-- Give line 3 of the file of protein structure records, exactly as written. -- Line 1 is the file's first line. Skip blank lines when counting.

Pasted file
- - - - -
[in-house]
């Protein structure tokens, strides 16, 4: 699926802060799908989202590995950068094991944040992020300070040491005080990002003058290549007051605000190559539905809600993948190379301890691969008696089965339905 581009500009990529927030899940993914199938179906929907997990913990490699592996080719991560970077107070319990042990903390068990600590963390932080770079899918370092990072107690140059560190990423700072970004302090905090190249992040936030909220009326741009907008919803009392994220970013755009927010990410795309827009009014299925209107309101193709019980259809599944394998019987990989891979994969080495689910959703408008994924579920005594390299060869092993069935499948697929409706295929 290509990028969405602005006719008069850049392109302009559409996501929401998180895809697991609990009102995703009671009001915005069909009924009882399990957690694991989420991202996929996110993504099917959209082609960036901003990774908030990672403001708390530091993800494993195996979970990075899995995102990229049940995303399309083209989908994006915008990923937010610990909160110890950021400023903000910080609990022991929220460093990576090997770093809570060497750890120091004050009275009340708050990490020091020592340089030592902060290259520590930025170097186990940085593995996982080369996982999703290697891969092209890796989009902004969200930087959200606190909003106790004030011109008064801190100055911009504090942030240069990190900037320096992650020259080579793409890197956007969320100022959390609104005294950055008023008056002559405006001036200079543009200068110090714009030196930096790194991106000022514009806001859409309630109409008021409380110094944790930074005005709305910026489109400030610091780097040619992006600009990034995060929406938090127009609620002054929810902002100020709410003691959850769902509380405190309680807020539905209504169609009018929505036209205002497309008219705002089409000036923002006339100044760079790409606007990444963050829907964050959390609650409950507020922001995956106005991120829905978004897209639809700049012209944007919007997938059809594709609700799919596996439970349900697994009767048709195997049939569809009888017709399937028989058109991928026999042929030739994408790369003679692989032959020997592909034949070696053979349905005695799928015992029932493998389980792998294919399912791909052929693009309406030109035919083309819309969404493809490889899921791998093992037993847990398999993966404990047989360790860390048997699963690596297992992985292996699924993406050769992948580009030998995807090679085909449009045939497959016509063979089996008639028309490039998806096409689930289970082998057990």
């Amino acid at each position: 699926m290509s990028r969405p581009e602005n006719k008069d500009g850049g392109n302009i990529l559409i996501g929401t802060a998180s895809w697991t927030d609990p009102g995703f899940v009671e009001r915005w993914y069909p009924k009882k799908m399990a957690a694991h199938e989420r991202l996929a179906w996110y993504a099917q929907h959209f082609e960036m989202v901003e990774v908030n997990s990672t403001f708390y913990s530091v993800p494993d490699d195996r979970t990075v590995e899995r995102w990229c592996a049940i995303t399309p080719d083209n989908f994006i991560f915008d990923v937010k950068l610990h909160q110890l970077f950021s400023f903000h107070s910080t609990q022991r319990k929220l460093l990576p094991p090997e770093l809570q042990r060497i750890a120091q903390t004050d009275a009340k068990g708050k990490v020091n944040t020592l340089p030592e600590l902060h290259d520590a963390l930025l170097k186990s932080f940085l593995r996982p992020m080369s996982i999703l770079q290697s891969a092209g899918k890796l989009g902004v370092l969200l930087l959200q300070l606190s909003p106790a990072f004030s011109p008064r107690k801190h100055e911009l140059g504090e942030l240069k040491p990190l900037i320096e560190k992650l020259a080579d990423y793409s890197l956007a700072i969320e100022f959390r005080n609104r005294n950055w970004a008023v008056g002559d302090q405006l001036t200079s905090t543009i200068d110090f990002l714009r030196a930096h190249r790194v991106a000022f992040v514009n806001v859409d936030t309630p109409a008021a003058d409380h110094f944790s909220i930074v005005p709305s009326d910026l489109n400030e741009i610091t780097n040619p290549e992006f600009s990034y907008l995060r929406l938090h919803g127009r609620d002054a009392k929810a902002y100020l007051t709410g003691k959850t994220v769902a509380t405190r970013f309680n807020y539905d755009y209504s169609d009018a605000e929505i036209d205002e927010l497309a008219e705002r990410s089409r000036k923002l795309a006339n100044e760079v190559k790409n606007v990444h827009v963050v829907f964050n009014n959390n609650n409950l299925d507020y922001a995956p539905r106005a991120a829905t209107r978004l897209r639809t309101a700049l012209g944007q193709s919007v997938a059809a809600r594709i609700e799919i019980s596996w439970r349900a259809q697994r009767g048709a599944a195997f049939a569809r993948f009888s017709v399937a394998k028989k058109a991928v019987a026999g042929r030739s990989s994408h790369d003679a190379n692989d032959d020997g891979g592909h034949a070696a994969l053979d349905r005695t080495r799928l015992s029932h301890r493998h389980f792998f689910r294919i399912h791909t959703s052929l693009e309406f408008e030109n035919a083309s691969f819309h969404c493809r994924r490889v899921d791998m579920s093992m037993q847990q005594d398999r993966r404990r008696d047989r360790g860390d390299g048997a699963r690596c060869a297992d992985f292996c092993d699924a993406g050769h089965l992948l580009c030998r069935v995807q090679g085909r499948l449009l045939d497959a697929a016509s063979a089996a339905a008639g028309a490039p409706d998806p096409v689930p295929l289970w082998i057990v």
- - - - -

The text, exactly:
């Amino acid at each position: 699926m290509s990028r969405p581009e602005n006719k008069d500009g850049g392109n302009i990529l559409i996501g929401t802060a998180s895809w697991t927030d609990p009102g995703f899940v009671e009001r915005w993914y069909p009924k009882k799908m399990a957690a694991h199938e989420r991202l996929a179906w996110y993504a099917q929907h959209f082609e960036m989202v901003e990774v908030n997990s990672t403001f708390y913990s530091v993800p494993d490699d195996r979970t990075v590995e899995r995102w990229c592996a049940i995303t399309p080719d083209n989908f994006i991560f915008d990923v937010k950068l610990h909160q110890l970077f950021s400023f903000h107070s910080t609990q022991r319990k929220l460093l990576p094991p090997e770093l809570q042990r060497i750890a120091q903390t004050d009275a009340k068990g708050k990490v020091n944040t020592l340089p030592e600590l902060h290259d520590a963390l930025l170097k186990s932080f940085l593995r996982p992020m080369s996982i999703l770079q290697s891969a092209g899918k890796l989009g902004v370092l969200l930087l959200q300070l606190s909003p106790a990072f004030s011109p008064r107690k801190h100055e911009l140059g504090e942030l240069k040491p990190l900037i320096e560190k992650l020259a080579d990423y793409s890197l956007a700072i969320e100022f959390r005080n609104r005294n950055w970004a008023v008056g002559d302090q405006l001036t200079s905090t543009i200068d110090f990002l714009r030196a930096h190249r790194v991106a000022f992040v514009n806001v859409d936030t309630p109409a008021a003058d409380h110094f944790s909220i930074v005005p709305s009326d910026l489109n400030e741009i610091t780097n040619p290549e992006f600009s990034y907008l995060r929406l938090h919803g127009r609620d002054a009392k929810a902002y100020l007051t709410g003691k959850t994220v769902a509380t405190r970013f309680n807020y539905d755009y209504s169609d009018a605000e929505i036209d205002e927010l497309a008219e705002r990410s089409r000036k923002l795309a006339n100044e760079v190559k790409n606007v990444h827009v963050v829907f964050n009014n959390n609650n409950l299925d507020y922001a995956p539905r106005a991120a829905t209107r978004l897209r639809t309101a700049l012209g944007q193709s919007v997938a059809a809600r594709i609700e799919i019980s596996w439970r349900a259809q697994r009767g048709a599944a195997f049939a569809r993948f009888s017709v399937a394998k028989k058109a991928v019987a026999g042929r030739s990989s994408h790369d003679a190379n692989d032959d020997g891979g592909h034949a070696a994969l053979d349905r005695t080495r799928l015992s029932h301890r493998h389980f792998f689910r294919i399912h791909t959703s052929l693009e309406f408008e030109n035919a083309s691969f819309h969404c493809r994924r490889v899921d791998m579920s093992m037993q847990q005594d398999r993966r404990r008696d047989r360790g860390d390299g048997a699963r690596c060869a297992d992985f292996c092993d699924a993406g050769h089965l992948l580009c030998r069935v995807q090679g085909r499948l449009l045939d497959a697929a016509s063979a089996a339905a008639g028309a490039p409706d998806p096409v689930p295929l289970w082998i057990v």